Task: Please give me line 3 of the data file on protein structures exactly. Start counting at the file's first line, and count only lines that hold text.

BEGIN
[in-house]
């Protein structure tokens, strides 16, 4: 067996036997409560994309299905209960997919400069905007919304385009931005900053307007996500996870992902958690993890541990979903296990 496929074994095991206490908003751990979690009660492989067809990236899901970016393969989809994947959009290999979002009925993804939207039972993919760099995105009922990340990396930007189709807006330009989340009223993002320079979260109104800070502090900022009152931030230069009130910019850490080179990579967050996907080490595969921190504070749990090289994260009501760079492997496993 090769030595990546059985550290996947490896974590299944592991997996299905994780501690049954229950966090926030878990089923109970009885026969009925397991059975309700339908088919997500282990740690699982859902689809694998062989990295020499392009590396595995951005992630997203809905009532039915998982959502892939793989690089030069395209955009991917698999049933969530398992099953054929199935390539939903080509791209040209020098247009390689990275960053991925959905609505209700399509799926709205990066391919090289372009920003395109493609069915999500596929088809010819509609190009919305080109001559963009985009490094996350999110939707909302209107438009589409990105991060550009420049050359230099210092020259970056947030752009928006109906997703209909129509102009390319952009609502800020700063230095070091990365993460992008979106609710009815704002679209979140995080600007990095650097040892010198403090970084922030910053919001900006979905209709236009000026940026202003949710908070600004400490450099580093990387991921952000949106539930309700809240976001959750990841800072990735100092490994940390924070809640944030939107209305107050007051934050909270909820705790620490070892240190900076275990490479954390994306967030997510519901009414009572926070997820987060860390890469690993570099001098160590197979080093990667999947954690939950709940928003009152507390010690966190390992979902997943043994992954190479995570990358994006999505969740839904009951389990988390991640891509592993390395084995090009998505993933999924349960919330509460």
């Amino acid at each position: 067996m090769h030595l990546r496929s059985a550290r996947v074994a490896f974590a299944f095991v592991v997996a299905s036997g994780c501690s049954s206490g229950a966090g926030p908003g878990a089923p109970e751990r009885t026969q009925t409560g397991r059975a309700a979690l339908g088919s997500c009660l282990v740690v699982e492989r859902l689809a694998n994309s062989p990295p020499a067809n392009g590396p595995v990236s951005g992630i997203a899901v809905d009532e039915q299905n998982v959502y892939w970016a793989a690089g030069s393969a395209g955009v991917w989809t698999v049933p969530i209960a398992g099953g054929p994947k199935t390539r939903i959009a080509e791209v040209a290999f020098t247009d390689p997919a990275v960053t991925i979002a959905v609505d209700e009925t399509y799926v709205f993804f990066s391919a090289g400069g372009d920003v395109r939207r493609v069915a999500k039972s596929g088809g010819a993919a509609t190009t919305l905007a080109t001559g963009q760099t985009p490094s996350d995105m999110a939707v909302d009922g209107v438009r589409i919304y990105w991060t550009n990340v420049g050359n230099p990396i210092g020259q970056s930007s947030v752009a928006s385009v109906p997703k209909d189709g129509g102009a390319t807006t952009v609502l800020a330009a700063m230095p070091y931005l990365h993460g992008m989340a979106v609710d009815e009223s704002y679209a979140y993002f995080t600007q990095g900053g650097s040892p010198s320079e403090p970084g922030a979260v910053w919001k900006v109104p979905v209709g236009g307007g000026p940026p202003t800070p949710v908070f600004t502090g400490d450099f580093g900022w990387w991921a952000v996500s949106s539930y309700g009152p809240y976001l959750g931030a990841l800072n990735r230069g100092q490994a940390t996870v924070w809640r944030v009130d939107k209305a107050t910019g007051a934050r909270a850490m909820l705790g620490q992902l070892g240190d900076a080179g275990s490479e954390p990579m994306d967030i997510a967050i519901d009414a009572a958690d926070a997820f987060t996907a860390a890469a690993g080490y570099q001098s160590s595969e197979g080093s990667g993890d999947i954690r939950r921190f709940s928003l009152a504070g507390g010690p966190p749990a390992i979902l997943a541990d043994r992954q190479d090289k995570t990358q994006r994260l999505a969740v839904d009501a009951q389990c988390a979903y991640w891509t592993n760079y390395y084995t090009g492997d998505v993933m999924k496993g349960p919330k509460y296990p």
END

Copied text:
């Amino acid at each position: 067996m090769h030595l990546r496929s059985a550290r996947v074994a490896f974590a299944f095991v592991v997996a299905s036997g994780c501690s049954s206490g229950a966090g926030p908003g878990a089923p109970e751990r009885t026969q009925t409560g397991r059975a309700a979690l339908g088919s997500c009660l282990v740690v699982e492989r859902l689809a694998n994309s062989p990295p020499a067809n392009g590396p595995v990236s951005g992630i997203a899901v809905d009532e039915q299905n998982v959502y892939w970016a793989a690089g030069s393969a395209g955009v991917w989809t698999v049933p969530i209960a398992g099953g054929p994947k199935t390539r939903i959009a080509e791209v040209a290999f020098t247009d390689p997919a990275v960053t991925i979002a959905v609505d209700e009925t399509y799926v709205f993804f990066s391919a090289g400069g372009d920003v395109r939207r493609v069915a999500k039972s596929g088809g010819a993919a509609t190009t919305l905007a080109t001559g963009q760099t985009p490094s996350d995105m999110a939707v909302d009922g209107v438009r589409i919304y990105w991060t550009n990340v420049g050359n230099p990396i210092g020259q970056s930007s947030v752009a928006s385009v109906p997703k209909d189709g129509g102009a390319t807006t952009v609502l800020a330009a700063m230095p070091y931005l990365h993460g992008m989340a979106v609710d009815e009223s704002y679209a979140y993002f995080t600007q990095g900053g650097s040892p010198s320079e403090p970084g922030a979260v910053w919001k900006v109104p979905v209709g236009g307007g000026p940026p202003t800070p949710v908070f600004t502090g400490d450099f580093g900022w990387w991921a952000v996500s949106s539930y309700g009152p809240y976001l959750g931030a990841l800072n990735r230069g100092q490994a940390t996870v924070w809640r944030v009130d939107k209305a107050t910019g007051a934050r909270a850490m909820l705790g620490q992902l070892g240190d900076a080179g275990s490479e954390p990579m994306d967030i997510a967050i519901d009414a009572a958690d926070a997820f987060t996907a860390a890469a690993g080490y570099q001098s160590s595969e197979g080093s990667g993890d999947i954690r939950r921190f709940s928003l009152a504070g507390g010690p966190p749990a390992i979902l997943a541990d043994r992954q190479d090289k995570t990358q994006r994260l999505a969740v839904d009501a009951q389990c988390a979903y991640w891509t592993n760079y390395y084995t090009g492997d998505v993933m999924k496993g349960p919330k509460y296990p």